Neither are you.

(taxi engine idling)

(dropping bags)

You son of a bitch!

God... damn...

That's the last time you put a knife in me, hear me?

(groans)

The 375th Street Y, please.

(grunts)

Everyone's against me.

It's your fault, man.

Yeah, I know, but damn it, I want this family to love me.

How much money you got?

I don't have.

What, you're broke?

You got to be kidding me.

How are we going to pay for this room?

All right, we'll think of something.

Ow.

(singing quietly)

(sighing)

I'm not in love with you anymore.

I didn't know you ever were.

Let's not make this any more difficult than it already is.

Okay.

Okay, what?

Okay, I'm not in love with you, either.

Yes, I know; you're in love with Richie which is sick and gross.

Do you send my mother your clippings... and your grades from college?

Please stop belittling me.

You never gave me the time of day till I started getting good reviews.

Your reviews aren't that good.

But the sales are.

(shutter clicks)

Gentlemen... how much do you already know?

Very little, I'm afraid.

Would you like to examine the report?

Yes.

(driving rock intro)

♪ Jackie is a punk, Judy is a runt ♪

♪ They both went down to Berlin, joined the Ice Capades ♪

♪ And, oh, I don't know why ♪

♪ Oh, I don't know why ♪

♪ Perhaps they'll die, oh, yeah ♪

♪ Perhaps they'll die ♪

♪ Oh, yeah ♪

♪ Perhaps they'll die, oh, yeah ♪

♪ Perhaps they'll die, oh, yeah ♪

♪ Second verse, same as the first ♪

♪ Jackie is a punk, Judy is a runt ♪

♪ They both went down to Berlin, joined the Ice Capades ♪

♪ And, oh, I don't know why ♪

♪ Oh, I don't know why ♪

♪ Perhaps they'll die, oh, yeah ♪

♪ Perhaps they'll die ♪

♪ Oh, yeah ♪

♪ Perhaps they'll die, oh, yeah ♪

♪ Perhaps they'll die, oh, yeah ♪

(kazoo solo)

♪ Third verse, different from the first ♪

♪ Jackie is a punk... ♪

She smokes.

Yes.

All right, well.

Everything seems to be in order.

I'll contact you in the next 24 hours.

I appreciate that.

Uh, which way are you leaning, by the way?

I'll inform you of my decision at the appropriate time.

I get it.

Uh, Dusty, put in a good word for us, will you?

I already did.

You want to play some word games or do some experiments on me or anything?

No.

♪ Your hand on his arm ♪

♪ Haystack charm ♪

♪ Around your neck ♪

♪ Strung out and thin ♪

♪ Calling some friend, trying to cash some check ♪

♪ He's acting dumb ♪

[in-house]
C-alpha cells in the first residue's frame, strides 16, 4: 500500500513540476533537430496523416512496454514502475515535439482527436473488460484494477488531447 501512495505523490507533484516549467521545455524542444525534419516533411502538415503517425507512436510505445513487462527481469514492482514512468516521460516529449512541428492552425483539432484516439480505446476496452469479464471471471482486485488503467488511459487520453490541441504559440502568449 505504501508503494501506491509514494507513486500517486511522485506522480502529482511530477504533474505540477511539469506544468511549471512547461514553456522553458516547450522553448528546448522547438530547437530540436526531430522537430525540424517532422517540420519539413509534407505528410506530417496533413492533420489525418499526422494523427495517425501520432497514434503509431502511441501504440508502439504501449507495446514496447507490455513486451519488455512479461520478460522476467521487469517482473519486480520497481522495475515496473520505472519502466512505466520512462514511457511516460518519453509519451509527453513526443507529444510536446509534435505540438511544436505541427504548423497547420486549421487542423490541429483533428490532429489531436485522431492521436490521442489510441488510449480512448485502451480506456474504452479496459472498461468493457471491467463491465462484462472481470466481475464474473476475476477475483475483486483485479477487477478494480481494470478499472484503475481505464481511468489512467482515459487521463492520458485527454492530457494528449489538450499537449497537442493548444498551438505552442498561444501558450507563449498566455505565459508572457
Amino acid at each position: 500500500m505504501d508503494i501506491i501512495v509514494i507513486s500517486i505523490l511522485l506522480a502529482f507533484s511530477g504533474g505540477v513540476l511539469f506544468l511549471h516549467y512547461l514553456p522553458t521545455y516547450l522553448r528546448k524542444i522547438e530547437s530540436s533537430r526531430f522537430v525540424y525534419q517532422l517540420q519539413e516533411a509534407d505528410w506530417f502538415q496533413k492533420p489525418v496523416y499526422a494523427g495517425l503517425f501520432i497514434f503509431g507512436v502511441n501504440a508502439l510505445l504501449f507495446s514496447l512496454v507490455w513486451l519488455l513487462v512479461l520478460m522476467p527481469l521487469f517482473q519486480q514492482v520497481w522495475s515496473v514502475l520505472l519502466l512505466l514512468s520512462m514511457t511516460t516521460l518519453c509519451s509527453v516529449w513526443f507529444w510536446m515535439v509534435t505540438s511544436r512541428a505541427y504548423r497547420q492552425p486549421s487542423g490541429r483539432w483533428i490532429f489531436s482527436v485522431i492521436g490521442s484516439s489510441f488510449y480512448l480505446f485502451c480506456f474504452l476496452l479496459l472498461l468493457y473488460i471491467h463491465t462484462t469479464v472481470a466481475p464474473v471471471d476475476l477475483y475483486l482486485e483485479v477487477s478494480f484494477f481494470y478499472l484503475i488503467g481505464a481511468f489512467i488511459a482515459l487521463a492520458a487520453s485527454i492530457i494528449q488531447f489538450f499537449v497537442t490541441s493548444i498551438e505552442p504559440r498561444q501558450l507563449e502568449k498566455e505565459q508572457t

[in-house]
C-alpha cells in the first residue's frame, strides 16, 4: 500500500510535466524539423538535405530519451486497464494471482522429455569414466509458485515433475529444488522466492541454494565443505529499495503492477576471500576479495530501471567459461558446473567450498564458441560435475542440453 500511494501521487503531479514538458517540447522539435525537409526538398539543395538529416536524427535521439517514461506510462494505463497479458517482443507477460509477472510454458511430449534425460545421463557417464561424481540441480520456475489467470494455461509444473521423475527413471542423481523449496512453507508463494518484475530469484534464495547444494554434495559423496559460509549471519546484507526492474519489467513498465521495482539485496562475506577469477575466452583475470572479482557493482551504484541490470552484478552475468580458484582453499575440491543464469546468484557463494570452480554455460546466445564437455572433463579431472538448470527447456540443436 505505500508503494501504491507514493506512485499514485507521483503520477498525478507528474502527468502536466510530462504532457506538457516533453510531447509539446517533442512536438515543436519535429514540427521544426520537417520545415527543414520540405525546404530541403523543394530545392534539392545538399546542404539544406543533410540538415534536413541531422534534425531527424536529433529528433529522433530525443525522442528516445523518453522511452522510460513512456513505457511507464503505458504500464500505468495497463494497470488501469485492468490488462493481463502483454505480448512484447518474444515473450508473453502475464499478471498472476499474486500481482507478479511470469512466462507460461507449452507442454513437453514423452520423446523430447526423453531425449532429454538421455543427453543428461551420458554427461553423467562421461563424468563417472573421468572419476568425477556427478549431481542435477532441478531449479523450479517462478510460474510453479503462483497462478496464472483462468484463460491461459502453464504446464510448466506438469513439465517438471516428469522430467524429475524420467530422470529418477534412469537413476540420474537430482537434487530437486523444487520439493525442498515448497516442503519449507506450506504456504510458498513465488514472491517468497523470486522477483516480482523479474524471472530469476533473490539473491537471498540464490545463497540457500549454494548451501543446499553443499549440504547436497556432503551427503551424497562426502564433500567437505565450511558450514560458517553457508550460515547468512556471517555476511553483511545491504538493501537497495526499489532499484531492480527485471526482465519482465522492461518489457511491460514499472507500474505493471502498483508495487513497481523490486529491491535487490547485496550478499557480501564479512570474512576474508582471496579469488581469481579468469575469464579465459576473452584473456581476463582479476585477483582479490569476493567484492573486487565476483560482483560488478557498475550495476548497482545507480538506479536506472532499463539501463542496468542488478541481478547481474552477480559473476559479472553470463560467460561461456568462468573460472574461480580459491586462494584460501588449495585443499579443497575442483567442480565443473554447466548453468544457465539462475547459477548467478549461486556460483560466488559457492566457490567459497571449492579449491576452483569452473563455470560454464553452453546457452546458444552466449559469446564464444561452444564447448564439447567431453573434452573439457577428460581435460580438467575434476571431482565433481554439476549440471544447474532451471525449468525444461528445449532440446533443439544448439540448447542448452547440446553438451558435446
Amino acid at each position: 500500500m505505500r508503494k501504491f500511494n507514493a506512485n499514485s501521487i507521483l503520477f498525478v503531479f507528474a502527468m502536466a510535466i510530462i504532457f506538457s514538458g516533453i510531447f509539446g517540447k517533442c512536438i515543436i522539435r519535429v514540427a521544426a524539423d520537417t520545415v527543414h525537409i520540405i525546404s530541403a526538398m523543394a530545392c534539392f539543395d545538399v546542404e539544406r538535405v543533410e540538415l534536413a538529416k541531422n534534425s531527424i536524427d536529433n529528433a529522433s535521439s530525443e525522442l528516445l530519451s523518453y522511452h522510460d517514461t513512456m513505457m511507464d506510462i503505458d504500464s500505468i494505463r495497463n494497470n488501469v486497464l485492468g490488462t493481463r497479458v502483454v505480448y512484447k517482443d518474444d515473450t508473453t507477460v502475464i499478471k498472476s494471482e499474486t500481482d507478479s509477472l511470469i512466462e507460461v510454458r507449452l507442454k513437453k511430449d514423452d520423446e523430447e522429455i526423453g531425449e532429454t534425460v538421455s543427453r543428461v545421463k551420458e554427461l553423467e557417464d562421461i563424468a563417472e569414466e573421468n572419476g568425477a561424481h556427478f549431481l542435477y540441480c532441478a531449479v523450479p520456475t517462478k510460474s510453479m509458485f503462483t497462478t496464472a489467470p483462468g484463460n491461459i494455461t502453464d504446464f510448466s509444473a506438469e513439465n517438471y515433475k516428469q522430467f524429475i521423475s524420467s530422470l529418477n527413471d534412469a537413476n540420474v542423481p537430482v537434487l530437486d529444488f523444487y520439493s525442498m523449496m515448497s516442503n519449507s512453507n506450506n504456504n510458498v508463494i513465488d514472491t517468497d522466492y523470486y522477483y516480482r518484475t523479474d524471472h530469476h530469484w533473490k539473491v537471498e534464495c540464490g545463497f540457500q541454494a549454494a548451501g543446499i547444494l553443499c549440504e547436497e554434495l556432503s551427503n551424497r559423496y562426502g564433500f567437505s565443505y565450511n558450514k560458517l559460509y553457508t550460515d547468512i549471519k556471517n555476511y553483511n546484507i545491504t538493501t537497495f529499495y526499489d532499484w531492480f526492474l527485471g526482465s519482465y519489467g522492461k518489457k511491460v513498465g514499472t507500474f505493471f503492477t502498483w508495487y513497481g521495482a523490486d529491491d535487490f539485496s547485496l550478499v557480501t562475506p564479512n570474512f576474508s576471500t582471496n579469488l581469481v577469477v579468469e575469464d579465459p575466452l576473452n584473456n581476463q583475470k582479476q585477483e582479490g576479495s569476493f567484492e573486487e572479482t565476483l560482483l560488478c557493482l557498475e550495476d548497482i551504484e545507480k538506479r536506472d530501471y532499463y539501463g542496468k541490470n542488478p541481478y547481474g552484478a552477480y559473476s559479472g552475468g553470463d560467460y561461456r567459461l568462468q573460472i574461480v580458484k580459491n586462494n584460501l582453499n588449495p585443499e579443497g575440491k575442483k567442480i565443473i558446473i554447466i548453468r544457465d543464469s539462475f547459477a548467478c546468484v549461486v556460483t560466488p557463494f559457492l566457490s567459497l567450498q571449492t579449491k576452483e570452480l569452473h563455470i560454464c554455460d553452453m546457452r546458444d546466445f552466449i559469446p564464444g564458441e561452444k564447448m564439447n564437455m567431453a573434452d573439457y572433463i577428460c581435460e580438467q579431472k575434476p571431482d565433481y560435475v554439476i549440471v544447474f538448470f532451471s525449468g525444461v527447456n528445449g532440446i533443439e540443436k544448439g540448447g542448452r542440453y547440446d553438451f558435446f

♪ That's what you've come... to expect ♪

♪ Needle in the hay ♪

(medium tempo acoustic guitar solo)

♪ He's wearin' your clothes ♪

♪ Head down to toes ♪

♪ A reaction to you ♪

♪ You say you know what he did ♪

♪ But you idiot kid ♪

♪ You don't have a clue ♪

♪ Sometimes they just ♪

♪ Get caught in the eye ♪

♪ You're pulling him through ♪

♪ Needle in the hay ♪

♪ Needle in the hay... ♪

(whispering): I'm going to kill myself tomorrow.

♪ Needle in the hay ♪

♪ Needle in the hay. ♪

(acoustic guitar continues)


(no audio)

(acoustic guitar crescendos)

(tires squealing)

Dudley, where is he?

Who?

He'll probably sleep for several hours and then I'll come back to check on him.

All right?

How are you feeling?

Fine, thanks.

Are you in any pain?

Not really.

Why'd you try to kill yourself?

Don't press him right now.

I wrote a suicide note.

You did?

Yeah.

Right after I regained consciousness.

Can we read it?

No.

Can you paraphrase it for us?

I don't think so.

Is it dark?

Of course it's dark.

It's a suicide note.

All right, that's enough.

Doctor said to let him sleep.

What?!

Cover for us, will you, Dusty?

Yes. Yes, Royal.

You've made a cuckold of me.

I know.

Many times over.

I'm sorry.

And you nearly killed your poor brother.

ETHELINE: What's he talking about?

It doesn't matter.

She's balling Eli Cash.

ETHELINE: Oh, my goodness.

May I have a cigarette?

What?

Shall I repeat the question?

You don't smoke.

I know that.

(sighs)

And a light.

Au revoir.

ETHELINE: How long have you been a smoker?

22 years.

Well, I think you should quit.

(door opens)

How can I help?

Let me look at these forms.

Oh, Henry.

Richie Tenenbaum, please.

NURSE: Your name?

Royal Tenenbaum.

I'm afraid visiting hours are over, sir.

Wh-Wh-What does it say there - they don't want me?

I-I'm sorry.

I have to refer you to Dr. Burrows.

He'll be in tomorrow afternoon.

(mumbles)

We could shimmy up that gutter jump over that window ledge and then, uh, pry open that ventilator shaft.

There he is.

Richie!

Richie.

Where's he going?

Richie!

Well, I have to say he didn't look half bad for a suicide.

Attempted, anyway.

Thanks.

♪ Please ♪

♪ Give me second grace ♪

♪ Please ♪

♪ Give me a second face ♪

♪ I've fallen far down ♪

♪ The first time around ♪

♪ Now I just sit on the ground in your way ♪

(on record player): ♪ Now ♪

♪ If it's time for recompense ♪

♪ For what's done... ♪ MARGOT: Who's there?

♪ Come ♪

♪ Come sit down on the fence in the sun... ♪ Hello?

♪ And the clouds will roll by ♪

♪ And we'll never deny - ♪

(needle lifts from record)

(tent flap opens)

W-What are you doing in my tent?

Just listening to some records.

Aren't you supposed to be in the hospital?

I checked myself out.

(rock intro playing on organ)

How many stitches did you get?

I don't know.

You want to see?

♪ They seem to stay for day after day ♪

♪ And won't disappear... ♪ Jesus.

♪ I tried every way... ♪ Richie, that looks horrible.

I heard about your ex-husband.

Desmond?

I guess so.

I didn't get his name.

Yeah.

I met him in the ocean.

I was swimming and he came out to me in a canoe.

We were only married nine days.

And I heard about Eli.

I know.

Poor Eli.

Anyway, they mostly just talked about you.

They did?

Yeah.

I guess that was the attraction, if you know what I mean.

♪ She smiled sweetly ♪

♪ And says don't worry... ♪ I have to tell you something.

What's that?

I love you.

I love you, too.

♪ There's no use tryin' ♪

♪ You're here ♪

♪ Begin again ♪